SEMRush Keyword Magic Tool

Using Google Trends For Content Ideas

Next, let’s search our primary keyword in Google Trends. This tool will show user interest over time, which is a great way to see if people are still using the same search terms to find specific topics on Google. It will show related topics and queries that are displaying an increase in user interest, which we can use to further expand our content.

Google Trends Dashboard
Google Trends Dashboard 2

For our primary keyword “how many lines of credit should I have,” the top related topic for this query was “line of credit.” When clicking that, Google Trends offers other related queries that are rising in popularity that we can either use for this revamp, or when creating content in the future. One keyword that stands out is “What is an open line of credit”, which we already plan on using as one of our secondary keywords.

Final Competitive Analysis With SEMRush

Finally, in SEMRush we are going to use the SEO Content Template under the On Page & Tech SEO tab to look for other improvements we can make to our page. First, let’s plug in 5 of our target keywords and click “Create SEO Template.” Then, we will click on Real-time Content Check. After that, let’s copy and paste all the content from our existing article into the Quick Checker.

Using SEMRush For SEO Content Template Audit and On Page SEO Recommendations Photo

The SEO Content Template tool pulls an aggregate for the top 10 search results of our target keywords and will show us the average readability score, average number of words on page, and related keywords that the top 10 results share, as well as other suggestions to improve on-page content. This is a good check to determine what we can improve based on what our competition is doing. 

From this content check tool, we want to pull all the keywords from the “Recommended Keywords” tab to ensure that we’re integrating them into our content. Here are the words that we don’t have included in our content that we need to include:

  • Equity line of credit
  • Auto loans
  • Unsecured lines of credit
  • Home equity line
  • Cash advance
  • Business lines of credit
  • Number of credit cards
  • Personal loan
  • Personal lines of credit

Next, let’s move onto on-page optimization recommendations using the keywords that we found for our keyword research.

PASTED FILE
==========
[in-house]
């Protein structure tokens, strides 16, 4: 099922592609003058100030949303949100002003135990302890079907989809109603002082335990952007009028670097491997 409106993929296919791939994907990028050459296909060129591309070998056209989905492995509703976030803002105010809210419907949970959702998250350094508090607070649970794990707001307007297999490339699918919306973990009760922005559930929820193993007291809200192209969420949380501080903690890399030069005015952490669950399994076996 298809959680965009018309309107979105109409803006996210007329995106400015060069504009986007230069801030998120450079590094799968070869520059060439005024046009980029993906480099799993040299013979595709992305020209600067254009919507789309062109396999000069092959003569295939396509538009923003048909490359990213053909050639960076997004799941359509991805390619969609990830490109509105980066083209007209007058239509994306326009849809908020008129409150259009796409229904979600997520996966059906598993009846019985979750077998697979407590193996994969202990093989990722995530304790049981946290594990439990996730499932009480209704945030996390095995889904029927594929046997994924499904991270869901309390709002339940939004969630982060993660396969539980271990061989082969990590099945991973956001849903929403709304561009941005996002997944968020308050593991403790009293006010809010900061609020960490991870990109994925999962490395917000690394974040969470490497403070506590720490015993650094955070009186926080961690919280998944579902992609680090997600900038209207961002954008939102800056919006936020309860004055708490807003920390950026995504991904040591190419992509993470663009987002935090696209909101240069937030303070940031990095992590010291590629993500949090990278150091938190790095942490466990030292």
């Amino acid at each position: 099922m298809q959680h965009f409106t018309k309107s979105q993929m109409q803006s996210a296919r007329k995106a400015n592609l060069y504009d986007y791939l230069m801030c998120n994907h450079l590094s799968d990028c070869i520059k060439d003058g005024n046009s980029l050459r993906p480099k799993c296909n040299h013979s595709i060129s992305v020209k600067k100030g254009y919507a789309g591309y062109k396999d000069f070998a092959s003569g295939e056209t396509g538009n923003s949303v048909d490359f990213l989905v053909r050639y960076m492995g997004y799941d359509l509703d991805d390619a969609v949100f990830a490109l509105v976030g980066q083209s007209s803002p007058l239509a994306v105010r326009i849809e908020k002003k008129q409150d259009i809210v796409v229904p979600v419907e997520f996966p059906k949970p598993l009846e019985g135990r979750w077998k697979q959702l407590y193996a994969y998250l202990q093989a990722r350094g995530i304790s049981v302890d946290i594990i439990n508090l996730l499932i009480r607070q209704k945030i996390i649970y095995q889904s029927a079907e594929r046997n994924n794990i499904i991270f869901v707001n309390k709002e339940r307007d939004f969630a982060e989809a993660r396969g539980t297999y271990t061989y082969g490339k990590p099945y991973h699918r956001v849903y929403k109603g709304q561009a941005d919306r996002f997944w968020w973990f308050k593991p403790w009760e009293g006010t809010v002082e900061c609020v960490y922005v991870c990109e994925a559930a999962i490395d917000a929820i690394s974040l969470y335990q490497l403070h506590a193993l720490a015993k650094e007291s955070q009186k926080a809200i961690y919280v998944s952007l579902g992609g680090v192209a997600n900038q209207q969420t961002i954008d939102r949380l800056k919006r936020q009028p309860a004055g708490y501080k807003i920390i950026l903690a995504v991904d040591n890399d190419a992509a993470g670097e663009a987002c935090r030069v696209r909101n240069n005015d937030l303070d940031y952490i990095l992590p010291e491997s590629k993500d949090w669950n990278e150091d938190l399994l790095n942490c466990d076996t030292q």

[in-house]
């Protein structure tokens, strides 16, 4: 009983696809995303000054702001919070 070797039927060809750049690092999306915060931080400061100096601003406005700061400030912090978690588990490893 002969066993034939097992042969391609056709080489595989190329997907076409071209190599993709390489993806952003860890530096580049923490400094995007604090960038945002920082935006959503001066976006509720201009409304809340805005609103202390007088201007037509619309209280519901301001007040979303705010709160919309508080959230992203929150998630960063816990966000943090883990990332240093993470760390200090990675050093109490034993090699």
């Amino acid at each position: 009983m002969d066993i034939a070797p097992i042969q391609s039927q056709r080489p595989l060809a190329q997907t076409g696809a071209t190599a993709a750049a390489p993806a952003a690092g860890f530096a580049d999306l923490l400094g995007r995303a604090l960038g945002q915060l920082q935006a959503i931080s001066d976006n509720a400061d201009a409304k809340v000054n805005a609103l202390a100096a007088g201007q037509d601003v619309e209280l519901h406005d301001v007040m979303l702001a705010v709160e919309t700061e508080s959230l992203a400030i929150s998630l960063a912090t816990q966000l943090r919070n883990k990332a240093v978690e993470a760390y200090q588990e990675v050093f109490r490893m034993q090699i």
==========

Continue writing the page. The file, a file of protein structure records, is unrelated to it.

Analysis & Meta Elements Examples For SEO Content Update

URL:

First, let’s list the current URL for the page we’re optimizing:

Note: I don’t recommend changing URLs when optimizing articles; the benefit is negligible for a more established piece and can create a lot of unnecessary work such as changing internal and external links to match the new URL.

Title Tag:

Next, we’ll use the Google Chrome Extension SEO Minion to pull the Meta Title and Description for the existing page. Click on Analyze On Page SEO to see the length of the title and description. For Title Tags, the rule of thumb is about a 60 character-length, or else it’ll be truncated in the search results. However, Google actually uses the title’s pixel count, or the amount of space letters take up on a page, rather than an actual character count, so use this tool to check for length (you can also use SEO Minion’s SERP Preview Tool). Also be sure to place the primary keyword as close to the beginning as possible in the meta title.

 Meta Description:

When specifying the meta title, we should aim to include the primary keyword, and possibly a secondary keyword if we can fit it. Also be sure to place the primary keyword as close to the beginning as possible in the meta description.

The general rule of thumb is 150-160 characters for the meta description length, but use this tool to check for the preferred pixel count (you can also use SEO Minion’s SERP Preview Tool).

H1 Header

The H1 is one of the most significant ranking factors for on-page SEO. As a result, it should always be optimized with our target primary keyword, which needs to be placed as close as possible to the beginning of the H1.

Target Keywords

Primary Target Keyword(s)

The primary keyword is the main word we’re trying to get ranked for this article. It needs to be included in the meta title, meta description, URL, H1 header, and first 150 words of our article for the best chance at ranking.

How many lines of credit should I have – 170 volume, Rank #3

Secondary Target Keyword(s)

For our secondary keywords, we want to make sure we’re including them in the subheads (H2’s, H3’s) of our content, as well as mentioning them at least once in our content paragraphs. These are the other keywords that we’re targeting that are important with decent search volume but aren’t the primary focus of the article. Secondary keywords should compliment the primary keyword.

  • How to open a line of credit – 170 volume, Rank #29
  • What is an open line of credit – 260 volume, Rank #51
  • How does a line of credit work – 1300 volume, Rank #66
  • How many credit lines is too many – 3600 volume, Rank #67
  • How many credit lines should I have – 8100 volume
  • How many credit lines can I have – 480 volume
  • Is it bad to have a lot of credit lines – 320 volume

Related phrases to include

These phrases aren’t as important, but we should include them to improve the relevance of our article in relation to our primary/secondary keywords.

  • Equity line of credit
  • Auto loans
  • Unsecured lines of credit
  • Cash advance
  • Business lines of credit
  • Number of credit cards
  • Personal loan
  • Personal lines of credit

Interlinking